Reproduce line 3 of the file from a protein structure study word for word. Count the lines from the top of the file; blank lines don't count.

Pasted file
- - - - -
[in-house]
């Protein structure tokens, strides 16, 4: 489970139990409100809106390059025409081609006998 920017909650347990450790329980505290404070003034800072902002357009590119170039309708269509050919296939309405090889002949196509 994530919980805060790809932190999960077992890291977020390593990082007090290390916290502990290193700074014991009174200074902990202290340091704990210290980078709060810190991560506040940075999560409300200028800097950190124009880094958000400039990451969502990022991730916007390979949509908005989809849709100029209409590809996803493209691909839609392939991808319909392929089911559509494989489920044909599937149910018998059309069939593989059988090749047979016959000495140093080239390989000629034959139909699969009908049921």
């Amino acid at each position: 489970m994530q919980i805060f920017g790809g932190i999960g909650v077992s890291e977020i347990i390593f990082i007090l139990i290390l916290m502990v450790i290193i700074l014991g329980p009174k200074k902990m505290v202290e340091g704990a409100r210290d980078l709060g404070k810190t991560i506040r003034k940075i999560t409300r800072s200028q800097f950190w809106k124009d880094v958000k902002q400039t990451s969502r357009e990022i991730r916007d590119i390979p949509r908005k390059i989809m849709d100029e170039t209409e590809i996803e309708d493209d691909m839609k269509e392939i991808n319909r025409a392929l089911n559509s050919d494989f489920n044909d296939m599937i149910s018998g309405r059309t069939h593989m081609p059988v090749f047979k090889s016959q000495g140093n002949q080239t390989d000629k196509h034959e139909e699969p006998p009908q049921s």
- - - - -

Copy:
């Amino acid at each position: 489970m994530q919980i805060f920017g790809g932190i999960g909650v077992s890291e977020i347990i390593f990082i007090l139990i290390l916290m502990v450790i290193i700074l014991g329980p009174k200074k902990m505290v202290e340091g704990a409100r210290d980078l709060g404070k810190t991560i506040r003034k940075i999560t409300r800072s200028q800097f950190w809106k124009d880094v958000k902002q400039t990451s969502r357009e990022i991730r916007d590119i390979p949509r908005k390059i989809m849709d100029e170039t209409e590809i996803e309708d493209d691909m839609k269509e392939i991808n319909r025409a392929l089911n559509s050919d494989f489920n044909d296939m599937i149910s018998g309405r059309t069939h593989m081609p059988v090749f047979k090889s016959q000495g140093n002949q080239t390989d000629k196509h034959e139909e699969p006998p009908q049921s």